Right Driver

Stamping out illegal driving instructors

ADIs, or Approved Driving Instructors, go through a rigorous training process to ensure that they are fit to teach driving, and that they know their topic thoroughly. If you want to see part of the process, you can check out the ADI theory questions here, but there is so much more.

Illegal driving instructors are dangerous. They don’t have the skills to teach novice drivers, and they may not have passed police background checks – i.e. there’s the real risk that an illegal driving instructor teaching you or your child could have criminal convictions that would be of serious concern when leaving them unattended with a young person.

In the last 10 years, DVSA has received over 3000 reports of illegal driving instruction and investigates all of them. Over half the 136 people arrested for it have been convicted or received a police caution (39 convictions and 36 police cautions).

In order to report a fraudulent instructor you need to provide the following information:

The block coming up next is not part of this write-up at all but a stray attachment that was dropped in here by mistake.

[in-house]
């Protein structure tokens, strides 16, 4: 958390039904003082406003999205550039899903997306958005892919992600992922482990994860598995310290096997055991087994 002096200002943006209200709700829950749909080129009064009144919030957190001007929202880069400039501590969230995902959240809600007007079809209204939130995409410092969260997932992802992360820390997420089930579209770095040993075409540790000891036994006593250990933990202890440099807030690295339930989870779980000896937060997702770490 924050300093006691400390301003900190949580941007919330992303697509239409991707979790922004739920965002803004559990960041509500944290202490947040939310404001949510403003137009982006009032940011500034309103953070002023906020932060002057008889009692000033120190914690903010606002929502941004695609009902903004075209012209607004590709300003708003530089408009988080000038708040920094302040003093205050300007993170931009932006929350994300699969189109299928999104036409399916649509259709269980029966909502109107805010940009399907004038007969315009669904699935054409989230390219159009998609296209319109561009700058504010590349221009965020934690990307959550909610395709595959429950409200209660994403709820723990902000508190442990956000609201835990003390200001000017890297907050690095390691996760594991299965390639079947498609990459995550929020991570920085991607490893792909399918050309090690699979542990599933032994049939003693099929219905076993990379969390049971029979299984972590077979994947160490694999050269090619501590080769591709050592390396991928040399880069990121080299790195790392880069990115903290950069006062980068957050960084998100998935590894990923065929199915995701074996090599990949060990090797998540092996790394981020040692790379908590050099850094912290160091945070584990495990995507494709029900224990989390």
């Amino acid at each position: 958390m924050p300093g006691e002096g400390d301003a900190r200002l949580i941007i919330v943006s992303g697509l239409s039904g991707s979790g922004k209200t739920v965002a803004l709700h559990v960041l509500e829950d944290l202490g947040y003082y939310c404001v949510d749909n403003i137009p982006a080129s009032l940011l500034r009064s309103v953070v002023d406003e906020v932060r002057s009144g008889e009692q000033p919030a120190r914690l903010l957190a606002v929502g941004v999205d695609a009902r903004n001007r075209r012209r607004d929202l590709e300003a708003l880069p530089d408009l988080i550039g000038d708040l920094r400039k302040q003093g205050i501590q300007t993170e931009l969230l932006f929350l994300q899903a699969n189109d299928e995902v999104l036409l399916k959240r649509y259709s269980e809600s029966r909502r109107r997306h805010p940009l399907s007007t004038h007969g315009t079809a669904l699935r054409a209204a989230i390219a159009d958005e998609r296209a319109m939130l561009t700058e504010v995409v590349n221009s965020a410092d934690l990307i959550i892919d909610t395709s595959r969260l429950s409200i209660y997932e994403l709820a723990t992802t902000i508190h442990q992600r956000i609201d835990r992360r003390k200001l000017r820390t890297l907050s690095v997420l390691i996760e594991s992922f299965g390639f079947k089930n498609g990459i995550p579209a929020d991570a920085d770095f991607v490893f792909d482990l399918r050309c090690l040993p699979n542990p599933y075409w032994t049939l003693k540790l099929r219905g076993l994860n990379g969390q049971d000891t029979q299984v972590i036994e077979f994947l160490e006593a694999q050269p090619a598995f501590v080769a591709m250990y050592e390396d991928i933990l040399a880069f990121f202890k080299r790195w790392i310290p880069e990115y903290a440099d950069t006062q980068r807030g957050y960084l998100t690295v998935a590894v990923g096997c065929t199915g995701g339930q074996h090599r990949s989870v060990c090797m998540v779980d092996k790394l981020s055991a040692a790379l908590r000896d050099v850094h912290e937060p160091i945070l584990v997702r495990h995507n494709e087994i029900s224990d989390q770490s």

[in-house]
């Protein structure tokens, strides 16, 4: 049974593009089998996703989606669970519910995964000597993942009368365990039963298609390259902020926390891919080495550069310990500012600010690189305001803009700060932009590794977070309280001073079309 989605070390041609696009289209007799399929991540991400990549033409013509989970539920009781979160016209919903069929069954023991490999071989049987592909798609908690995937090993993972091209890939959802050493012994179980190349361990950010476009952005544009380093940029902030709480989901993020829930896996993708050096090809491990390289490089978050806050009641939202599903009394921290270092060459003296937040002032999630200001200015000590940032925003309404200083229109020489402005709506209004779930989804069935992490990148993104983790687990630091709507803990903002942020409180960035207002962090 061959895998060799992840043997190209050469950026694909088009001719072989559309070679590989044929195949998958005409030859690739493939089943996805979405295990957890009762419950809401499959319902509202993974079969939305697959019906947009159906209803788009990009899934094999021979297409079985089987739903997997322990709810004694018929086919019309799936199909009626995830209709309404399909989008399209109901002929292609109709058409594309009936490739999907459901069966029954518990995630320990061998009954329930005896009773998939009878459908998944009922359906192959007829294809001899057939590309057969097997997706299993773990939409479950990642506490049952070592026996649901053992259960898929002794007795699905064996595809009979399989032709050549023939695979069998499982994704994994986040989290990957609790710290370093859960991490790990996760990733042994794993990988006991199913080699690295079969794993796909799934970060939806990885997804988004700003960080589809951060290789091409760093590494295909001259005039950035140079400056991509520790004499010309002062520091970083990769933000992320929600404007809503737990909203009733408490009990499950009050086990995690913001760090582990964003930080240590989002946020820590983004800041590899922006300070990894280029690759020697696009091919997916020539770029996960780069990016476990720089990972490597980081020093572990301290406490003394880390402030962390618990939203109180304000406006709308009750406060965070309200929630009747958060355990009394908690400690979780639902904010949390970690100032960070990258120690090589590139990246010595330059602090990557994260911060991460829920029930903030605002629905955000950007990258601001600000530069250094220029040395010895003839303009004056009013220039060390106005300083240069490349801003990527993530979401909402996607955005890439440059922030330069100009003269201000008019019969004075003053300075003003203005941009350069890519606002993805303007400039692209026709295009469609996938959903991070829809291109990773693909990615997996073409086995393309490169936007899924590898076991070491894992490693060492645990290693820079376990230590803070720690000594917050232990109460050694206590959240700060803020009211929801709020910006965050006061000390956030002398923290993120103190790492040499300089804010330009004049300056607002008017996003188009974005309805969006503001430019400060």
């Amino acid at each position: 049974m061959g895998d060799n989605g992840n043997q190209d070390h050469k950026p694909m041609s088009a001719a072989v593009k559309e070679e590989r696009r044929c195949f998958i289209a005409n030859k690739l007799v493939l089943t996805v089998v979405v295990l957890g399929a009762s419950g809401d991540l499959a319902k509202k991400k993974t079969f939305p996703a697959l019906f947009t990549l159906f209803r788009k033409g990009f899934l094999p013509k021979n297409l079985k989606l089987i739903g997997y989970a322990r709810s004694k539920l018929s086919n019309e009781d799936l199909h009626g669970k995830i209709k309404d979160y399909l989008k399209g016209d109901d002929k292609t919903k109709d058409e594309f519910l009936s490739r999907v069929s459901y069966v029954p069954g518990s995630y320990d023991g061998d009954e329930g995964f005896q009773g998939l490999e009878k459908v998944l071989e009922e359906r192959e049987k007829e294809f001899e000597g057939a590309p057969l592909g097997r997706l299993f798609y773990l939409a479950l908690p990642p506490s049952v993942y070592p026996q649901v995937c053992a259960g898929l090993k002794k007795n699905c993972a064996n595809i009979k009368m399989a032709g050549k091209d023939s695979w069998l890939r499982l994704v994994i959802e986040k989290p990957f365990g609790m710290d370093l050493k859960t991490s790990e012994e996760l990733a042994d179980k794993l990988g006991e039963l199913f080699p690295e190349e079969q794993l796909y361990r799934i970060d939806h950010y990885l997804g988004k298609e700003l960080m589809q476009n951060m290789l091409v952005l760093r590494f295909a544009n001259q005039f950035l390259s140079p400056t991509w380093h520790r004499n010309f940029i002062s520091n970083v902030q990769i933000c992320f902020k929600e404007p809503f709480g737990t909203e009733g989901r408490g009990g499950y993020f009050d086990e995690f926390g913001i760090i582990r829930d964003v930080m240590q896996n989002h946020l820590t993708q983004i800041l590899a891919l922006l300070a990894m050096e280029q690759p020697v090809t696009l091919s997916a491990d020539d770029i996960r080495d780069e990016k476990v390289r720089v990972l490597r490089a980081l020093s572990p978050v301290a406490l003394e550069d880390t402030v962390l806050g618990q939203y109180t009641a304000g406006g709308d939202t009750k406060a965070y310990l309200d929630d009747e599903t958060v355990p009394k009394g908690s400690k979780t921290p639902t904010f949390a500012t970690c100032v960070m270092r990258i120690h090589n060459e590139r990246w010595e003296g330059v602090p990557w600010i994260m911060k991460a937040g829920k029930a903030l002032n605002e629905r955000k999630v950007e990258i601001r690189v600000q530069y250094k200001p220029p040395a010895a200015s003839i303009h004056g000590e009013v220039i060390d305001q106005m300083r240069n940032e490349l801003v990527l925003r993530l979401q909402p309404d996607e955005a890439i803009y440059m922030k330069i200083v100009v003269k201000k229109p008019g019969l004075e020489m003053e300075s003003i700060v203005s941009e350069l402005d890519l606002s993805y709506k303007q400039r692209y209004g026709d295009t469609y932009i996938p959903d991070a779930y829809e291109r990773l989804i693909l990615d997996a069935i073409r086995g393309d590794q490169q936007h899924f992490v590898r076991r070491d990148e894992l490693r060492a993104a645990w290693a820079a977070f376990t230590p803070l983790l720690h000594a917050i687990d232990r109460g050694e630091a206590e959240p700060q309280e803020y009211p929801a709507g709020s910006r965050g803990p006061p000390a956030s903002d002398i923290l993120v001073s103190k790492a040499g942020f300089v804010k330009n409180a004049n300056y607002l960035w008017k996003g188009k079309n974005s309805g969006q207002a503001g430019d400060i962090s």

• type and colour of car
  • registration number
  • description of the individual giving instruction
  • date and time seen
  • street name where seen (if known).

Conviction often rests on proving that payment has taken place as proving instruction has taken place is often very easy. Young people often don’t want to testify in court, and if the instructor has taken cash, there will be no record of the payment.

DVSA sometimes does covert surveillance on individual suspects, and will pull over marked driving school cars randomly to check that they are displaying a valid ADI badge on the windscreen.

If the person supervising/teaching in the car is not an instructor they could be arrested and they may be required to forfeit their vehicle.

DVSA sometimes publicises cases, but it’s likely that you won’t find out whether the person you have reported has been convicted due to privacy reasons.

If you spot a fraudulent driving instructor you can contact DVSA on 0191 201 8120 or [email protected].

Darren has owned several companies in the automotive, advertising and education industries. He has run driving theory educational websites since 2010.

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